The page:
Guidelines and Framework for Designing Basic Logic Model

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    Guidelines and Framework for Designing Basic Logic Model

    © Copyright Carter McNamara, MBA, PhD, Authenticity Consulting, LLC.

    Much of the content
    of this topic came from this book:
    Nonprofit Programs - Book Cover

    Sections of This Topic Include

    Overview of a Logic Model

    Definitions of Basic Terms

    Basic Examples of a Logic Model

    Additional Perspectives on Logic Models

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    Overview of a Logic Model

    The following framework can be filled in by readers to design
    a logic model (or diagram) for their organization and for each
    of its programs. Guidelines and examples are provided to help
    the reader. This logic model is referenced from the Basic Guide to Outcomes-Based Evaluation for
    Nonprofit Organizations With Very Limited Resources

    Purpose of a Logic Model

    A logic model is a top-level depiction the flow of
    materials and processes to produce the results desired by the
    organization or program. The model can be very useful to organize
    planning and analysis when designing the organization and its
    programs or when designing outcomes-based evaluations of programs.
    It can also be useful for describing organizations and programs
    (for example, in grant proposals).

    What to Include and What Not to Include

    Logic models can be in regard to whatever application in which
    the designer chooses to use them. However, when using logic models
    to analyze or describe organizations and programs, it’s often
    best to use logic models to depict major, recurring items in the
    organization or programs — rather than one-time items. For example,
    you might not choose to do a logic model for the one-time, initial
    activities to build an organization or program (constructing the
    building, registering with state and federal authorities, etc.).
    However, you might benefit more from using logic models to analyze
    and describe the major, recurring activities that occur in the
    organization or program (once they’re built) to continue to produce
    the results desired for clients and the community.

    Size and Level of Detail

    The logic model should be of a size that readers can
    easily study the model without extensive reference and cross-comparisons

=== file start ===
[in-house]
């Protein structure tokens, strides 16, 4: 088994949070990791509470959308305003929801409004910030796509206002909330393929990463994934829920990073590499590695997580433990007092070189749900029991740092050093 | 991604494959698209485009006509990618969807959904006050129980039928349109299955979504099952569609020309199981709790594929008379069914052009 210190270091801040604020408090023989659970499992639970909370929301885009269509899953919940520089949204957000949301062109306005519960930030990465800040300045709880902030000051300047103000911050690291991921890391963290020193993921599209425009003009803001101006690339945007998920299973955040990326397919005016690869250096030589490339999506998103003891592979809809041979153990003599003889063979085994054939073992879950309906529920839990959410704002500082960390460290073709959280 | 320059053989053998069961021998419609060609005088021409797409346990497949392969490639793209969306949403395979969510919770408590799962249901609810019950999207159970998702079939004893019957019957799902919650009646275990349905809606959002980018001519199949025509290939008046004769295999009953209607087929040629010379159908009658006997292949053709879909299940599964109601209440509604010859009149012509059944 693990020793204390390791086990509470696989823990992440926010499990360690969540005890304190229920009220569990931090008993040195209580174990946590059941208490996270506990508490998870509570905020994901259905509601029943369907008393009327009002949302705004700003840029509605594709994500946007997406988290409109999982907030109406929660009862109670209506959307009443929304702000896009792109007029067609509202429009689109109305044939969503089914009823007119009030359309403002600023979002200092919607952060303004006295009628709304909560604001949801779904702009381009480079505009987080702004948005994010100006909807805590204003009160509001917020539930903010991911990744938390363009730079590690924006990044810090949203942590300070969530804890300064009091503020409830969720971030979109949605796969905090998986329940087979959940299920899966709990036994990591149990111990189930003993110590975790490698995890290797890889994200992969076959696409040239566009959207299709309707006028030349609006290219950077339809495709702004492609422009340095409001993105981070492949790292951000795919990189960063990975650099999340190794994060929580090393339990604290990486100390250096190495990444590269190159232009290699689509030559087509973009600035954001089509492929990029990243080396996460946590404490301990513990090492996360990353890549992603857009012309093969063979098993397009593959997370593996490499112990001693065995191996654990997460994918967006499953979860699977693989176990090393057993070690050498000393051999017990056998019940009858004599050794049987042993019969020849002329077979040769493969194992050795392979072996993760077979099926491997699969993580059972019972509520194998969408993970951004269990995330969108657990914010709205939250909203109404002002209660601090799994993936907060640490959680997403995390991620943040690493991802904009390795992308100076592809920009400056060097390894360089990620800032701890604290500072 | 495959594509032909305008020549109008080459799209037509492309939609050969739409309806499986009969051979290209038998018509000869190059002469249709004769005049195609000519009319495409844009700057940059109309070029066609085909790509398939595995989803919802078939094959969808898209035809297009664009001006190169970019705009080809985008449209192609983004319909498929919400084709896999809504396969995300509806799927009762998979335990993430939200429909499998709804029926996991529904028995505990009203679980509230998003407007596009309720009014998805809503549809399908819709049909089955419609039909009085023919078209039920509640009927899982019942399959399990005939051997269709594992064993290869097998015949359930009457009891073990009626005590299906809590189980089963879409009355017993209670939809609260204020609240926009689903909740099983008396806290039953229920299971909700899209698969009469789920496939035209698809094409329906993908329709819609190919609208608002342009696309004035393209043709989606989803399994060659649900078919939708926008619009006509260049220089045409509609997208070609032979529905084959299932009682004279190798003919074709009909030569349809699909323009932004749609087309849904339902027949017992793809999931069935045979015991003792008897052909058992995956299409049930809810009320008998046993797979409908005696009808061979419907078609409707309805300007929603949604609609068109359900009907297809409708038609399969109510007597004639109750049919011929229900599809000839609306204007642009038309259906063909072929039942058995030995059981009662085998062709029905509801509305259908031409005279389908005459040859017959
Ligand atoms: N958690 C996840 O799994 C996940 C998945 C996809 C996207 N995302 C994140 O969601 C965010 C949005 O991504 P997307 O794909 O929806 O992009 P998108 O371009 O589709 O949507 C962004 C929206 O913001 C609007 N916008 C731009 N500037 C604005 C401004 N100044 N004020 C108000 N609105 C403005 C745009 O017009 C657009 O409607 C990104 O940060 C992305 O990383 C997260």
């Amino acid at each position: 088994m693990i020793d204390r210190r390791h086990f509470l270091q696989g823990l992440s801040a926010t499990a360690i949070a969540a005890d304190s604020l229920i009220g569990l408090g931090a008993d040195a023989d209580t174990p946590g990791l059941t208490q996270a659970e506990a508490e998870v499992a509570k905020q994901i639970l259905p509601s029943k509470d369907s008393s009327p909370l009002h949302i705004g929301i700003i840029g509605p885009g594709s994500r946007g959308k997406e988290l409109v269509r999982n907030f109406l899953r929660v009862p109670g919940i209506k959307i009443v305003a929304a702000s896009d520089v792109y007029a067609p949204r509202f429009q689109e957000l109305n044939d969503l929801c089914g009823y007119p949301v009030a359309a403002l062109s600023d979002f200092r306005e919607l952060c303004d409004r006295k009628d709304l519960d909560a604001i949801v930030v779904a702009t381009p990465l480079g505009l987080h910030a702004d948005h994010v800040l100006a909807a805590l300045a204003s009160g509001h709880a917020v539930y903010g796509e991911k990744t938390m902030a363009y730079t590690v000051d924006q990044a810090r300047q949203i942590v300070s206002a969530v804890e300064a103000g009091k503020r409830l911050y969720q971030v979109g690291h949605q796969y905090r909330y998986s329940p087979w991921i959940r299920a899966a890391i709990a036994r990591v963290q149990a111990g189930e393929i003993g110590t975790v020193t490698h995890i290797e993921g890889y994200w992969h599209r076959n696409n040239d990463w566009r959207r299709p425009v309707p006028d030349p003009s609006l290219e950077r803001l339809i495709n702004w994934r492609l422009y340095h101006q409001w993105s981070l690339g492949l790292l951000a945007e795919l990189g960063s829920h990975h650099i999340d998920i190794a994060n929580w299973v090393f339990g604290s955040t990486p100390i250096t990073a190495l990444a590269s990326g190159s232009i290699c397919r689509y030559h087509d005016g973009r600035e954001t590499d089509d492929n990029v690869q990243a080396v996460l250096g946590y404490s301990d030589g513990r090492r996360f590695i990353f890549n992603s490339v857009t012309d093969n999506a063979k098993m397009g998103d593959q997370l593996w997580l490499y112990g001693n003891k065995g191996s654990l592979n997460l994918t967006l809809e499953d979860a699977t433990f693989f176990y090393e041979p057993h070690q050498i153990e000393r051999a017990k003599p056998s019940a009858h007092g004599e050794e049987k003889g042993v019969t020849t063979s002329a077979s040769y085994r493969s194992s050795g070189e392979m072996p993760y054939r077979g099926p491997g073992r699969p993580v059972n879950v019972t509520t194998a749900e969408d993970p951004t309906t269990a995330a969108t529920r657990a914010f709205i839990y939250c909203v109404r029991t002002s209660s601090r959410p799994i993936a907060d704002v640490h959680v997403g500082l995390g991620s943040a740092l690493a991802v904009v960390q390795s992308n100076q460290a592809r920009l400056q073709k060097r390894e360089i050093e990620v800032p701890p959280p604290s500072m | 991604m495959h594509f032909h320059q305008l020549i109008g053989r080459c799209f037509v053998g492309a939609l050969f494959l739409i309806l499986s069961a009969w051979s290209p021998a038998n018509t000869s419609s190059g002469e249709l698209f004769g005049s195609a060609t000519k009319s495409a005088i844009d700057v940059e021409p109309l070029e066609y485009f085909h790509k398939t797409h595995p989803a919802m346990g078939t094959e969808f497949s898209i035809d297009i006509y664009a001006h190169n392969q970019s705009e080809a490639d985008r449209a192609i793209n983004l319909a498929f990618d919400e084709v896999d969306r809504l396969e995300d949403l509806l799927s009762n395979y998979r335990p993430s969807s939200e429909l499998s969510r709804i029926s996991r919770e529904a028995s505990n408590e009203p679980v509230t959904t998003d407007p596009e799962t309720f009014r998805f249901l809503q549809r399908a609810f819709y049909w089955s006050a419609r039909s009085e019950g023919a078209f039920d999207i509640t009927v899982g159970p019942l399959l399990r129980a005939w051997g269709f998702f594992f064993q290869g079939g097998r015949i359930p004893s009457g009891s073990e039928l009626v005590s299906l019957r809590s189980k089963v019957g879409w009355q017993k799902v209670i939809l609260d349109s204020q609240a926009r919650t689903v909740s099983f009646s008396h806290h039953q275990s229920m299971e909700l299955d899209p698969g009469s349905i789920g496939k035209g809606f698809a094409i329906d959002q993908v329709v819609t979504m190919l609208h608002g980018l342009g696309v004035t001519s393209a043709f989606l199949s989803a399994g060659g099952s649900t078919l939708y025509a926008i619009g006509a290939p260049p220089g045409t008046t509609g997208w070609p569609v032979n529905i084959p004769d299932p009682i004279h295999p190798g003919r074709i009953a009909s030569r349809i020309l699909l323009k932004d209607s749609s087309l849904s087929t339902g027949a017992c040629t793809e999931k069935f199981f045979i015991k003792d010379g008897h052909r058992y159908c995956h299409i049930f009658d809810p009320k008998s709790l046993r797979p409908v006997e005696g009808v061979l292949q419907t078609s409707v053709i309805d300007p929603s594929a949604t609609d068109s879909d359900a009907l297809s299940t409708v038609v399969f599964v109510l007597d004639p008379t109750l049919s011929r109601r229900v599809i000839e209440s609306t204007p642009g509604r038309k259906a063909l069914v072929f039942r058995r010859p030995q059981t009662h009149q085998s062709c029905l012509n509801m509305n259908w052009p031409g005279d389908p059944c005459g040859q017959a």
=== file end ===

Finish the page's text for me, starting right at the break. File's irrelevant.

between pages. Ideally, the logic model is one or at most two
    pages long. The level of detail should be sufficient for the reader
    to grasp the major items that go into an organization or program,
    what occurs to those inputs, the various outputs that results
    and the overall benefits/impacts (or outcomes) that occur and to
    which groups of people.

    Note the content of program logic models is often more
    specific than models for organizations. This level of specificity
    is often quite useful for program planners.

    Definitions of Basic Terms

    Logic models typically depict the inputs, processes,
    outputs and outcomes associated with an organization and its programs.
    Don’t be concerned about your grasping the “correct”
    definition of each of the following terms. It’s more important
    to have some sense of what they mean — and even more important
    to be consistent in your use of the terms.


    These are materials that the organization or program takes
    in and then processes to produce the results desired by the organization.
    Types of inputs are people, money, equipment, facilities, supplies,
    people’s ideas, people’s time, etc. Inputs can also be major forces
    that influence the organization or programs. For example, the
    inputs to a nonprofit program that provides training to clients
    might include learners, training materials, teachers, classrooms,
    funding, paper and pencils, etc. Various laws and regulations
    effect how the program is conducted, for example, safety regulations,
    Equal Opportunity Employment guidelines, etc. Inputs are often
    associated with a cost to obtain and use the item — budgets are
    listings of inputs and the costs to obtain and/or use them.

    Processes (or Activities or Strategies or Methods)

    Processes are used by the organization or program to manipulate